4. Choosing the Wrong Gear
First, I was Nikkon. Then I went to Canon as they seemed to be running ahead of the curve as digital was just starting to take off.
Then, for a little while I had a studio so I was using these enormous power-packs that weigh 30 pounds a piece and the lights themselves are about 8 or 9 lbs. Now, with the studio days over and being on the move as a corporate and editorial photographer, i.e. location shooter, the weight of those packs (30 lbs x 3 packs plus light heads) was going to be the death of both myself and my assistants.
I have since moved to more mobile units called the Speedotron Force series which I absolutely love. They are compact, lighter, have fast recycle times and are as sturdy as my other system. Needless to say, I wish I had more foresight to consider what I might be doing down the line when I initially purchased the bulky power-packs and heads so if you know anyone looking for some studio lighting, have them jingle me.
But maybe even more important are the choices of lenses. Starting out, I was under the delusion that a 24-200 would do the trick for everything and I would not have to worry about changing lenses. But once you start getting into apertures, image-stabilization modes and optics, it soon becomes apparent that each lens serves a very different purpose. I use my wide angle for group shots and to bring funky angles and composition to an editorial photograph. The 70-200 L series is awesome for a shallow depth of field on corporate portraits and lifestyle photos. So, if you are really serious about creating awesome images, hold off on buying until you can buy the best glass that you need now as well as down the line.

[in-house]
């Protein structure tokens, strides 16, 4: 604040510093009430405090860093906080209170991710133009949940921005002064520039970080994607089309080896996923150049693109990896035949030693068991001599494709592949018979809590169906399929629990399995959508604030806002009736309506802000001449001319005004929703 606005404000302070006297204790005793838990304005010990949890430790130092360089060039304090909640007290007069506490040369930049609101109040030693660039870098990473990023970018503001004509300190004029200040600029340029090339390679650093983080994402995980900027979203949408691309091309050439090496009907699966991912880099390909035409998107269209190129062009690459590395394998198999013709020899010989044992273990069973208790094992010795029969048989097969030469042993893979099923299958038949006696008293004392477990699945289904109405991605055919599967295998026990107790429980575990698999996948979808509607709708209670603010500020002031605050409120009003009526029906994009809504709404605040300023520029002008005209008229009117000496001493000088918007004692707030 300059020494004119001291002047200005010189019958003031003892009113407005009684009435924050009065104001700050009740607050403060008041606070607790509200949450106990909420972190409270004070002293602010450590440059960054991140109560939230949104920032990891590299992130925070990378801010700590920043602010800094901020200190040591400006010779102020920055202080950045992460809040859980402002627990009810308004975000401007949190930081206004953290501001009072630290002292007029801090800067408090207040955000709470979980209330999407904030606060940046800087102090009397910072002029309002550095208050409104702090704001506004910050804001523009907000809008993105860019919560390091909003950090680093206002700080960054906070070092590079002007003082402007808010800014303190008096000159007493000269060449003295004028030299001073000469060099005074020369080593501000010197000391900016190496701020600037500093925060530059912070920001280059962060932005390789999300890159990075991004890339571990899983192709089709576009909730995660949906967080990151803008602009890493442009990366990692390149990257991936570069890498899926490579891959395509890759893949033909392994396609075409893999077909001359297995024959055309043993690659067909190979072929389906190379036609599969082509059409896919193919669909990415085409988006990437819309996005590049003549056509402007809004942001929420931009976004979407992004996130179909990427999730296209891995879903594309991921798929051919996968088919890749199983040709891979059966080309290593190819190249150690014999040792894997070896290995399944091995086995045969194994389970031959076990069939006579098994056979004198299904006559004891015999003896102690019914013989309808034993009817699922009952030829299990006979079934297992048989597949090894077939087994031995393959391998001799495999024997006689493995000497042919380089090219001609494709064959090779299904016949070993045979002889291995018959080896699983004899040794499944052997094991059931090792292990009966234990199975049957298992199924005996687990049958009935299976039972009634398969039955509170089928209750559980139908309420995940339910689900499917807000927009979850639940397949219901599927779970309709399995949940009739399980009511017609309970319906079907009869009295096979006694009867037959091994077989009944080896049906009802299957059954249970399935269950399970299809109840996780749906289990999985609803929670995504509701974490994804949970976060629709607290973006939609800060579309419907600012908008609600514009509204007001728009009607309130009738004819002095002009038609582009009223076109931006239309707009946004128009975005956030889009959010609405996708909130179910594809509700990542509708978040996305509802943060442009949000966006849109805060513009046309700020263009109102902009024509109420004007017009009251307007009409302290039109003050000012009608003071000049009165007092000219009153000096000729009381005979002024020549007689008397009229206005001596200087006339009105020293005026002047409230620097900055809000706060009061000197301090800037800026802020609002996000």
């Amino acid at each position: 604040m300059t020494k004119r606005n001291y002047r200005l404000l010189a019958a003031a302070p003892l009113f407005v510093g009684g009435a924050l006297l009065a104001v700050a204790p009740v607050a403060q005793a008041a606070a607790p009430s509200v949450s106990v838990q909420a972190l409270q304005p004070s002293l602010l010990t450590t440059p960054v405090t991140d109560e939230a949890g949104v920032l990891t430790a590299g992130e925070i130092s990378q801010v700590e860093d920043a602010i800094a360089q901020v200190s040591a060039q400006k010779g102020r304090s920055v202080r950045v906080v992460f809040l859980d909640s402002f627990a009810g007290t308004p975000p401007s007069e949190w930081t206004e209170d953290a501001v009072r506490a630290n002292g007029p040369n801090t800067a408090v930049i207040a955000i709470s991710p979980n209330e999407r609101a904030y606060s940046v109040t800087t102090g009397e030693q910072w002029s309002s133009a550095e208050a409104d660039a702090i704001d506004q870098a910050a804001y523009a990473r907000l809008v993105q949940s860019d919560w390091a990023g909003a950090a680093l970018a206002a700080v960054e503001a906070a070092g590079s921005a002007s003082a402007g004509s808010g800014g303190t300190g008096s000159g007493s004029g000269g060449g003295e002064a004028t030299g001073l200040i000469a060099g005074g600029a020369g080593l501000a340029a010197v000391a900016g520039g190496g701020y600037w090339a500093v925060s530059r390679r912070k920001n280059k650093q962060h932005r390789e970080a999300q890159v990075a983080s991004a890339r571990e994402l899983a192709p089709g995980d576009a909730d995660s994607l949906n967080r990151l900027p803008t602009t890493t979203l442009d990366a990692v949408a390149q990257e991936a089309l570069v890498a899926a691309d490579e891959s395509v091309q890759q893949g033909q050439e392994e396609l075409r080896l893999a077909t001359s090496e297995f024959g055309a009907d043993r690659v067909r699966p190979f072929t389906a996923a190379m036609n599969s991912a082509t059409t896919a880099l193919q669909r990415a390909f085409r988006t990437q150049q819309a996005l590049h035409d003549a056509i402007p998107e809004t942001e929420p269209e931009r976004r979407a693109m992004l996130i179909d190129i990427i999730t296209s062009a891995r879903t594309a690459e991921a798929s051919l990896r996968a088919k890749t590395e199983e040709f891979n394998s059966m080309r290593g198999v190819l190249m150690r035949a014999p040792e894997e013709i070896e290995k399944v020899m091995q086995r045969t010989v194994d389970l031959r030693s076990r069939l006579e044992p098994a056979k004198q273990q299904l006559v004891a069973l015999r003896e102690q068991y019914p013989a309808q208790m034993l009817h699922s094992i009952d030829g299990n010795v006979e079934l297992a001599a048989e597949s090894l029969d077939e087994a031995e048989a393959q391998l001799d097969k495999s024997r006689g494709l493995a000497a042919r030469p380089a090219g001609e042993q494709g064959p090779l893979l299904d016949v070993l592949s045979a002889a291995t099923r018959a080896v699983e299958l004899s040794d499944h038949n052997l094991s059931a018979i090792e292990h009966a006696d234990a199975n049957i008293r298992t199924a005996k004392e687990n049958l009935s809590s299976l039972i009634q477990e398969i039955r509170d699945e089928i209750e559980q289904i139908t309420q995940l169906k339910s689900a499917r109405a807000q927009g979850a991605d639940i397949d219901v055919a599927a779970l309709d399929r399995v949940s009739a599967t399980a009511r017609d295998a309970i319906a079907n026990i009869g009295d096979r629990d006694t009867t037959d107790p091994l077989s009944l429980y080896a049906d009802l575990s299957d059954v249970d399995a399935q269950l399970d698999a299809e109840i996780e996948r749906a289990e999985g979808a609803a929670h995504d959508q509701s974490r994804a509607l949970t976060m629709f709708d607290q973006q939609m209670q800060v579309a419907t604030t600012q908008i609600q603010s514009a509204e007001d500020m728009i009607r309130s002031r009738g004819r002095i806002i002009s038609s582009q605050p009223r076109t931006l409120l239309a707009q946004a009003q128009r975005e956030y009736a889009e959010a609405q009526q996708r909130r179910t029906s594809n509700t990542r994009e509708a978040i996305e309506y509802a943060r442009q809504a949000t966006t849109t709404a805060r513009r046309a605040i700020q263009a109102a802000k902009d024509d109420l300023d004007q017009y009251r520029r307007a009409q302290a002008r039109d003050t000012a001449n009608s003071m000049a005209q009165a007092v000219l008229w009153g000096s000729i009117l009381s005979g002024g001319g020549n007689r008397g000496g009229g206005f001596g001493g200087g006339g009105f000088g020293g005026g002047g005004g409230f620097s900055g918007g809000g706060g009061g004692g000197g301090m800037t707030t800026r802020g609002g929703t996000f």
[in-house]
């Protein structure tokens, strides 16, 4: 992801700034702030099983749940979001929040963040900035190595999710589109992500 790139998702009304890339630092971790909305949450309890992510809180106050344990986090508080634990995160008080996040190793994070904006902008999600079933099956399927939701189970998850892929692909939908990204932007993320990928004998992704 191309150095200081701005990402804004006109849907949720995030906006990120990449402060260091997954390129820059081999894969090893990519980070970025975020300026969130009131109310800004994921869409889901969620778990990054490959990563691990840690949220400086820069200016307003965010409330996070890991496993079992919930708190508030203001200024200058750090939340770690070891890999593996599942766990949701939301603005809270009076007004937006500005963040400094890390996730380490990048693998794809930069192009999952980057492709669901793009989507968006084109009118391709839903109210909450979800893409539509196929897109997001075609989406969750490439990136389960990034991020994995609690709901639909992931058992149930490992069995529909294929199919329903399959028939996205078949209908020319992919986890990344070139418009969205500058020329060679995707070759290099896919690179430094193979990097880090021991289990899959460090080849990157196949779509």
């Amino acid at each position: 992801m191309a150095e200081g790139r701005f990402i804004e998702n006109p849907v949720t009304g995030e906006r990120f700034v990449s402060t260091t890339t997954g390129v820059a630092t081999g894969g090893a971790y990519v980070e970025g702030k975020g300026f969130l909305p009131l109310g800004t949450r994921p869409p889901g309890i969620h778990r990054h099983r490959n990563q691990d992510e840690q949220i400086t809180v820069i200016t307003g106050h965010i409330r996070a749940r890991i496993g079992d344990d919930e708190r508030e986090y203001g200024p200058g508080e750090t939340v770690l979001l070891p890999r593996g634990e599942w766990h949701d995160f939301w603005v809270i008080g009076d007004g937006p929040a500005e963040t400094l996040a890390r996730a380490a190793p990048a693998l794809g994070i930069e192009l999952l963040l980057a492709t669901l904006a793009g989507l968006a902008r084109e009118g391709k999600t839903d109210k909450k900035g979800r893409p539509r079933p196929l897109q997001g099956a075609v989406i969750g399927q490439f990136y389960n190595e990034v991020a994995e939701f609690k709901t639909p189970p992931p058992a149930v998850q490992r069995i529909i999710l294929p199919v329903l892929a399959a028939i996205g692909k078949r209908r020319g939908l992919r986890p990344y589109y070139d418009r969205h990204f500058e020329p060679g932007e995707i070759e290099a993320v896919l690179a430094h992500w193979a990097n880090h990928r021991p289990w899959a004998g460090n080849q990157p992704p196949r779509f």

-This is from way back in the day when I actually could lift my air cases.
5. Speeding Through It
I used to get super-nervous before every assignment, like can’t sleep, check to make sure I set the alarm 12 times kind of nervous. Surprisingly though, I could always keep my cool (and yes, I still do) on the job. Now, the anxiety has been replaced with planning and excitement thanks to experience. But way back when, I would rush myself through the process of shooting especially when I had an audience.
There are so many things to pay attention to in addition to F-stops and ISO’s. Even with my assistants who act as my “lookout”, I am still checking that the tie is straight for the corporate head shot, the lighting is dead-on for the editorial portrait and now when I am asked “can we just add something real quick?” I ask for the details before I just nod and submissively answer yes, just to make sure that not only can we do it but we can do it right.
When it comes down to it, the final product, whether it is a flower or a financial officer, reflects back on me. I always ask myself if there is anything else that I can do to make the images better in-camera. And if I know I have nailed the details, only then it is time to shoot away.
That’s my 2 cents, a humbling admission of guilt that I offer in hopes that the emerging photographers of tomorrow will avoid those same mistakes I made years ago.